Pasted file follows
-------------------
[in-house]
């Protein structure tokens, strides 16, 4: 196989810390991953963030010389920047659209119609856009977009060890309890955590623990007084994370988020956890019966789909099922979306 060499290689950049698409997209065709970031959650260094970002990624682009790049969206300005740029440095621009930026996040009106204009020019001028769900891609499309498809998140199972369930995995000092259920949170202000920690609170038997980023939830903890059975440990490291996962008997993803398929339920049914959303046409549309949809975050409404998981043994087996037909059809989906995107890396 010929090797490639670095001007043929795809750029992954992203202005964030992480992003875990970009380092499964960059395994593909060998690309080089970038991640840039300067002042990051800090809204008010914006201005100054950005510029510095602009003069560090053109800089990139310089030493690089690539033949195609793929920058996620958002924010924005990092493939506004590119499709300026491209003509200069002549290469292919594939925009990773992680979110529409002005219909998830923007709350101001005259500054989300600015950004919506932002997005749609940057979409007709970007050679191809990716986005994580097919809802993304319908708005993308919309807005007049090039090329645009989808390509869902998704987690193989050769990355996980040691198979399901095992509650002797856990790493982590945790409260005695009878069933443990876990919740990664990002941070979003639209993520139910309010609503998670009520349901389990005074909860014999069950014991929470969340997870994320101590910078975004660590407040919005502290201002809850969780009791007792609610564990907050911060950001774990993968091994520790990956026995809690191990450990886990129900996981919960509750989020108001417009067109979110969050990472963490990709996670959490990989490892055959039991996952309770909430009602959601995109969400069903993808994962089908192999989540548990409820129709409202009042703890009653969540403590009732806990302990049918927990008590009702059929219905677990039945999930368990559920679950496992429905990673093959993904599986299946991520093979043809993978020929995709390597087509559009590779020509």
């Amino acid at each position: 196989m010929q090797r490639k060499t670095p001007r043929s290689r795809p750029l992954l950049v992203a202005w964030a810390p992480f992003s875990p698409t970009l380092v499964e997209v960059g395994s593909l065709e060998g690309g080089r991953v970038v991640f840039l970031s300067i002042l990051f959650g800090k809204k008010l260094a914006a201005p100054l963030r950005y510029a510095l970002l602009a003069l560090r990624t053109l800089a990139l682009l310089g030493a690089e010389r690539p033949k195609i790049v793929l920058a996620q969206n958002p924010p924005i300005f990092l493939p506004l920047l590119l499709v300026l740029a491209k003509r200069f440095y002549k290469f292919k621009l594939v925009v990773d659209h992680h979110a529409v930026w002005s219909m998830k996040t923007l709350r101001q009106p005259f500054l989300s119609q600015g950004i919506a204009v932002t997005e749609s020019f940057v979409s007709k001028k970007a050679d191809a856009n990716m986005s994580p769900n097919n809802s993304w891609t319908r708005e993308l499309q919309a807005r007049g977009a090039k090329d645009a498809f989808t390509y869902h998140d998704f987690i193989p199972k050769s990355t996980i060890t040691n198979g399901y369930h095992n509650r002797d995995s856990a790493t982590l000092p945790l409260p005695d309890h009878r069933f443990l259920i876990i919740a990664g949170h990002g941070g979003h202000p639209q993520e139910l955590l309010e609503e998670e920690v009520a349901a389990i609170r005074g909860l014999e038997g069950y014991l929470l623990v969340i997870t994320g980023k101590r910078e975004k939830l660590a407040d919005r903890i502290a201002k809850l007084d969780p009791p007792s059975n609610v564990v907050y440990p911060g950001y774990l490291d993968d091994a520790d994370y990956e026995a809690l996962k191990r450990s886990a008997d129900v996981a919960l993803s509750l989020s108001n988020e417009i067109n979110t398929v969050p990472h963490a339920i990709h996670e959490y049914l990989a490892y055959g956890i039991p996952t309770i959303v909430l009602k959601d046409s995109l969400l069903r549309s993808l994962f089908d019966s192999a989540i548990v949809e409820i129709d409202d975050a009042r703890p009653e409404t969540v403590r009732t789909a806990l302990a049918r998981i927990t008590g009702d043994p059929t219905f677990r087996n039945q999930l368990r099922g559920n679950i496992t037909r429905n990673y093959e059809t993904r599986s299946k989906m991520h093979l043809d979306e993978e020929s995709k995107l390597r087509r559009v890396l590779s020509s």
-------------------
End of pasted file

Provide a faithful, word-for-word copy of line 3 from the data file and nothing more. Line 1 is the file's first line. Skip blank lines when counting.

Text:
């Amino acid at each position: 196989m010929q090797r490639k060499t670095p001007r043929s290689r795809p750029l992954l950049v992203a202005w964030a810390p992480f992003s875990p698409t970009l380092v499964e997209v960059g395994s593909l065709e060998g690309g080089r991953v970038v991640f840039l970031s300067i002042l990051f959650g800090k809204k008010l260094a914006a201005p100054l963030r950005y510029a510095l970002l602009a003069l560090r990624t053109l800089a990139l682009l310089g030493a690089e010389r690539p033949k195609i790049v793929l920058a996620q969206n958002p924010p924005i300005f990092l493939p506004l920047l590119l499709v300026l740029a491209k003509r200069f440095y002549k290469f292919k621009l594939v925009v990773d659209h992680h979110a529409v930026w002005s219909m998830k996040t923007l709350r101001q009106p005259f500054l989300s119609q600015g950004i919506a204009v932002t997005e749609s020019f940057v979409s007709k001028k970007a050679d191809a856009n990716m986005s994580p769900n097919n809802s993304w891609t319908r708005e993308l499309q919309a807005r007049g977009a090039k090329d645009a498809f989808t390509y869902h998140d998704f987690i193989p199972k050769s990355t996980i060890t040691n198979g399901y369930h095992n509650r002797d995995s856990a790493t982590l000092p945790l409260p005695d309890h009878r069933f443990l259920i876990i919740a990664g949170h990002g941070g979003h202000p639209q993520e139910l955590l309010e609503e998670e920690v009520a349901a389990i609170r005074g909860l014999e038997g069950y014991l929470l623990v969340i997870t994320g980023k101590r910078e975004k939830l660590a407040d919005r903890i502290a201002k809850l007084d969780p009791p007792s059975n609610v564990v907050y440990p911060g950001y774990l490291d993968d091994a520790d994370y990956e026995a809690l996962k191990r450990s886990a008997d129900v996981a919960l993803s509750l989020s108001n988020e417009i067109n979110t398929v969050p990472h963490a339920i990709h996670e959490y049914l990989a490892y055959g956890i039991p996952t309770i959303v909430l009602k959601d046409s995109l969400l069903r549309s993808l994962f089908d019966s192999a989540i548990v949809e409820i129709d409202d975050a009042r703890p009653e409404t969540v403590r009732t789909a806990l302990a049918r998981i927990t008590g009702d043994p059929t219905f677990r087996n039945q999930l368990r099922g559920n679950i496992t037909r429905n990673y093959e059809t993904r599986s299946k989906m991520h093979l043809d979306e993978e020929s995709k995107l390597r087509r559009v890396l590779s020509s």